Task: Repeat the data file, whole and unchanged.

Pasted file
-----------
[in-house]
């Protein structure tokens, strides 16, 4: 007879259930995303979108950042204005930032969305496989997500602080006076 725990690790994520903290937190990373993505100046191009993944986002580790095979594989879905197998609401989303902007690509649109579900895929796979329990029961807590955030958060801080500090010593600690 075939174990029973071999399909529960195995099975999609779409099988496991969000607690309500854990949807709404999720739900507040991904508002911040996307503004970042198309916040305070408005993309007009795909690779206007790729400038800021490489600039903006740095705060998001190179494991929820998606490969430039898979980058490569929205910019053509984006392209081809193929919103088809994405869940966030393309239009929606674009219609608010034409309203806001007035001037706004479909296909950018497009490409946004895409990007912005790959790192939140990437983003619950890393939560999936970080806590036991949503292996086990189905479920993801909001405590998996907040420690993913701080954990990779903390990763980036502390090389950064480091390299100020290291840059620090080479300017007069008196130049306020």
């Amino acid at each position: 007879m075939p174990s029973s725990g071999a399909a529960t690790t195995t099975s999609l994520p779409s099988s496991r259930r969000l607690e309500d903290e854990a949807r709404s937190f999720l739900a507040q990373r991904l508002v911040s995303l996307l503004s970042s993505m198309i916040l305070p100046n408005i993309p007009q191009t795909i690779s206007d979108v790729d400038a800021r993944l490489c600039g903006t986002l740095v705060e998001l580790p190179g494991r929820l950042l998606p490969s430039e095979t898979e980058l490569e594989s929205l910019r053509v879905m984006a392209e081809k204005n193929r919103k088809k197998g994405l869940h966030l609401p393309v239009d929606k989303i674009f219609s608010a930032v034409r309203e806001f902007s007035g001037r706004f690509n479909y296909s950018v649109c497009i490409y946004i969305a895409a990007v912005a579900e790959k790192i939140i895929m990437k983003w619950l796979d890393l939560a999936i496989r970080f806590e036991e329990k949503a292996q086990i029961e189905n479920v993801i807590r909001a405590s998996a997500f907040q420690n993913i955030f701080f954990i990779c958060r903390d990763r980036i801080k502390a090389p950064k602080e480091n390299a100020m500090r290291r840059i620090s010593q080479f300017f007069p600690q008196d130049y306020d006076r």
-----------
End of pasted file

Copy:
[in-house]
């Protein structure tokens, strides 16, 4: 007879259930995303979108950042204005930032969305496989997500602080006076 725990690790994520903290937190990373993505100046191009993944986002580790095979594989879905197998609401989303902007690509649109579900895929796979329990029961807590955030958060801080500090010593600690 075939174990029973071999399909529960195995099975999609779409099988496991969000607690309500854990949807709404999720739900507040991904508002911040996307503004970042198309916040305070408005993309007009795909690779206007790729400038800021490489600039903006740095705060998001190179494991929820998606490969430039898979980058490569929205910019053509984006392209081809193929919103088809994405869940966030393309239009929606674009219609608010034409309203806001007035001037706004479909296909950018497009490409946004895409990007912005790959790192939140990437983003619950890393939560999936970080806590036991949503292996086990189905479920993801909001405590998996907040420690993913701080954990990779903390990763980036502390090389950064480091390299100020290291840059620090080479300017007069008196130049306020």
């Amino acid at each position: 007879m075939p174990s029973s725990g071999a399909a529960t690790t195995t099975s999609l994520p779409s099988s496991r259930r969000l607690e309500d903290e854990a949807r709404s937190f999720l739900a507040q990373r991904l508002v911040s995303l996307l503004s970042s993505m198309i916040l305070p100046n408005i993309p007009q191009t795909i690779s206007d979108v790729d400038a800021r993944l490489c600039g903006t986002l740095v705060e998001l580790p190179g494991r929820l950042l998606p490969s430039e095979t898979e980058l490569e594989s929205l910019r053509v879905m984006a392209e081809k204005n193929r919103k088809k197998g994405l869940h966030l609401p393309v239009d929606k989303i674009f219609s608010a930032v034409r309203e806001f902007s007035g001037r706004f690509n479909y296909s950018v649109c497009i490409y946004i969305a895409a990007v912005a579900e790959k790192i939140i895929m990437k983003w619950l796979d890393l939560a999936i496989r970080f806590e036991e329990k949503a292996q086990i029961e189905n479920v993801i807590r909001a405590s998996a997500f907040q420690n993913i955030f701080f954990i990779c958060r903390d990763r980036i801080k502390a090389p950064k602080e480091n390299a100020m500090r290291r840059i620090s010593q080479f300017f007069p600690q008196d130049y306020d006076r």